Humanity, divided of old into a multitude of separate streams, appears to Pierre Leroux as a single whole. According to him, this [328] conception is a light that sheds brightness high and far. For not only is solidarity of men existent; it is eternal. According to Pierre Leroux, it has been a great error to seek a paradise and a pit out of nature and out of life. If you take away from this present life the character of infinity that it has in itself, you implant in ii nothingness; you sow the seeds of death in its bosom. What life had of the perishable was no more than change or transformation, and you make of this transformation death. For where now is the sequel of this life? The good have always called in their prayers for the end of the world; the bad have cried with the atheist king of the last century, "Let the end of the world come after me; what matter!" This is the issue of the charity and faith of the one, of the incredulity and indifference of the others. We come thus to the egotism of the superstitious devotee, who dreams of working out his salvation below, and by another path to the egotism of the atheist, who dreams of procuring alone his own happiness.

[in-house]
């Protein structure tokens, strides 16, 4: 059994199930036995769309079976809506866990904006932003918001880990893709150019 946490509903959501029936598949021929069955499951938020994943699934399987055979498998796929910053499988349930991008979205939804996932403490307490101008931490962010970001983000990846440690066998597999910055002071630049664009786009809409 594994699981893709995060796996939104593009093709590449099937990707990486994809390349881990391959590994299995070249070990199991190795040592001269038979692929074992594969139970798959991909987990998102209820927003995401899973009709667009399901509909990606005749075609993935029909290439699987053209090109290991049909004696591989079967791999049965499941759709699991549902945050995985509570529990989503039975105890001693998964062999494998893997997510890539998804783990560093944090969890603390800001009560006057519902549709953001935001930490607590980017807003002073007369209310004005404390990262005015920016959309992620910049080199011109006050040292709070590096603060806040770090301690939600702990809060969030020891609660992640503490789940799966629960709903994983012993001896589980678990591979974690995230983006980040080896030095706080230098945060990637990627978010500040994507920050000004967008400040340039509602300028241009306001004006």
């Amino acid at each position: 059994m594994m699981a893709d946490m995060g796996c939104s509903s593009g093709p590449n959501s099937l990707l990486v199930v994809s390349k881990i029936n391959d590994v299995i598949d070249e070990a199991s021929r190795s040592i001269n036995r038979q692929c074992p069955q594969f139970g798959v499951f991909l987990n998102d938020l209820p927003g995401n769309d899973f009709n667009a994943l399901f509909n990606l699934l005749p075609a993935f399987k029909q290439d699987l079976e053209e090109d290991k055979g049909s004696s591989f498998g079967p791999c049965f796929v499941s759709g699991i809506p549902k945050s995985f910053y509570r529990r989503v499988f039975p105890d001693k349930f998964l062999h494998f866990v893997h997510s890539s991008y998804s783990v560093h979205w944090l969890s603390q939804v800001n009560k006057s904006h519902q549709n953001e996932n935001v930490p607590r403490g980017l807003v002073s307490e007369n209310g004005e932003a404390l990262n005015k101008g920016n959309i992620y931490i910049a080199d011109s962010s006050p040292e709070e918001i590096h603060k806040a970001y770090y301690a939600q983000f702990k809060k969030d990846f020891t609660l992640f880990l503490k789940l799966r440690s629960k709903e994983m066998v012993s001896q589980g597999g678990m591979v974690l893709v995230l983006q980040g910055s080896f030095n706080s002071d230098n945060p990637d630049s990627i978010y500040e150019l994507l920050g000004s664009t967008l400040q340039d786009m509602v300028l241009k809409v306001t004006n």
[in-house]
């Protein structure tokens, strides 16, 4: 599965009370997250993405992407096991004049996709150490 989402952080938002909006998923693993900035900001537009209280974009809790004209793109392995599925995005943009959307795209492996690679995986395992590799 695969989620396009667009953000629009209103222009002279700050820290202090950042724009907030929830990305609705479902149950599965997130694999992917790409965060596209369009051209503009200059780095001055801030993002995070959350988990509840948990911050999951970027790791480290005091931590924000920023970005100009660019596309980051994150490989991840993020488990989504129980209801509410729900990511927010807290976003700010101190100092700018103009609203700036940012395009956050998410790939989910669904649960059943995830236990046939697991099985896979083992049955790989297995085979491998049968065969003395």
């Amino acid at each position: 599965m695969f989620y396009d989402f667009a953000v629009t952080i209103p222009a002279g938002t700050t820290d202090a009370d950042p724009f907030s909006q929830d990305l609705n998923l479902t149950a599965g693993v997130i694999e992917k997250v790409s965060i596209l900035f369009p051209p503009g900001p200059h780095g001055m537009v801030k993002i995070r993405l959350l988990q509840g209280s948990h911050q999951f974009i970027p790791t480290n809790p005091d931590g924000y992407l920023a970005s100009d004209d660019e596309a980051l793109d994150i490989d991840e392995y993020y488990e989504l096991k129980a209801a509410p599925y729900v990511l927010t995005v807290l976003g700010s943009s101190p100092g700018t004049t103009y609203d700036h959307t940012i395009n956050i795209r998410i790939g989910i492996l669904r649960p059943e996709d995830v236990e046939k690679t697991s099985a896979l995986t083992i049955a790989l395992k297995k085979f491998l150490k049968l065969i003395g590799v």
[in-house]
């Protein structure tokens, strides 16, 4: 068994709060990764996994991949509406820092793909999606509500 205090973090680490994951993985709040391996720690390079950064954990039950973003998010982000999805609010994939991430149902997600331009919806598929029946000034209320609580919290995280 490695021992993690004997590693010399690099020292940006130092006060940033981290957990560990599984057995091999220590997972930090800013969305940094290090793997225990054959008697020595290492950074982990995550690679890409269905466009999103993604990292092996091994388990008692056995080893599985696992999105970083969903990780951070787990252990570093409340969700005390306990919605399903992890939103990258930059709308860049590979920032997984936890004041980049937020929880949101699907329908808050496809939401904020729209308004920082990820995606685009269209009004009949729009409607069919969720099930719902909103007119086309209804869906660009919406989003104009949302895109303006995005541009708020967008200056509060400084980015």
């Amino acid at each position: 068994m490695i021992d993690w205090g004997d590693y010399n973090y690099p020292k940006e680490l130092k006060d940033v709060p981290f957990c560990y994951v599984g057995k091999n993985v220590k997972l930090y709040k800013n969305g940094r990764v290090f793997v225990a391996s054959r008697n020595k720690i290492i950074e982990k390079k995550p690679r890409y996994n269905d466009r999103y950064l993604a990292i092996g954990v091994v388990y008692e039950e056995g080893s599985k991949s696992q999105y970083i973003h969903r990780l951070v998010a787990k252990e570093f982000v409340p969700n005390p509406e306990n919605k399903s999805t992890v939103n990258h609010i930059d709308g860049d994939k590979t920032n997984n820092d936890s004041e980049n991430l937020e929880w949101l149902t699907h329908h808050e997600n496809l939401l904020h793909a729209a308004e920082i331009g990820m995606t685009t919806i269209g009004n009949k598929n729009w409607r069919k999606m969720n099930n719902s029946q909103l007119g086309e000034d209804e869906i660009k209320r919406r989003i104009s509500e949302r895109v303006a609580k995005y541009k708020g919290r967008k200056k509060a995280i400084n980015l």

Our faith, says Pierre Leroux, is that God, the invisible, the eternal, the infinite, manifests himself more and more in the successions of creation, and that adding creation to creation with the aim of raising the creatures higher and higher, it follows that creatures of increasing perfection issue forth from out of his bosom. It is thus that on our globe humanity has come after animality. Man, says Goethe, is a first discourse between Nature and God. If then God, after having caused the emanation of the world and each creature, were to abandon them and not to lead them from life to life, up to a term at which they should attain veritable bliss, there would be injustice. The Apostle indeed says, "Shall the vessel ask of the potter, why hast thou made me so?" There is an inner voice instructing us that God cannot work ill, nor create only to inflict suffering. Now this is surely what would come to pass if he abandoned his creatures after a life of imperfection and misery. Men ask, where we shall pass the morrow of our to-day? What perishes at each instant, or rather what changes, what is transformed, are the manifestations of your being, the relations of your being with others. The majority of men confound life with the manifestation of life—its present manifestation, which they would fain make eternal. Death coming to put an end to the actual manifestations of their life, under the form of which they are actually conscious, is what they abhor. Did not Descartes dream of an immortality to be conquered for our bodies by the science of medicine? But it is not thus that we are immortal, because life in its essence depends neither on time nor space, and only falls under their empire in its manifestations.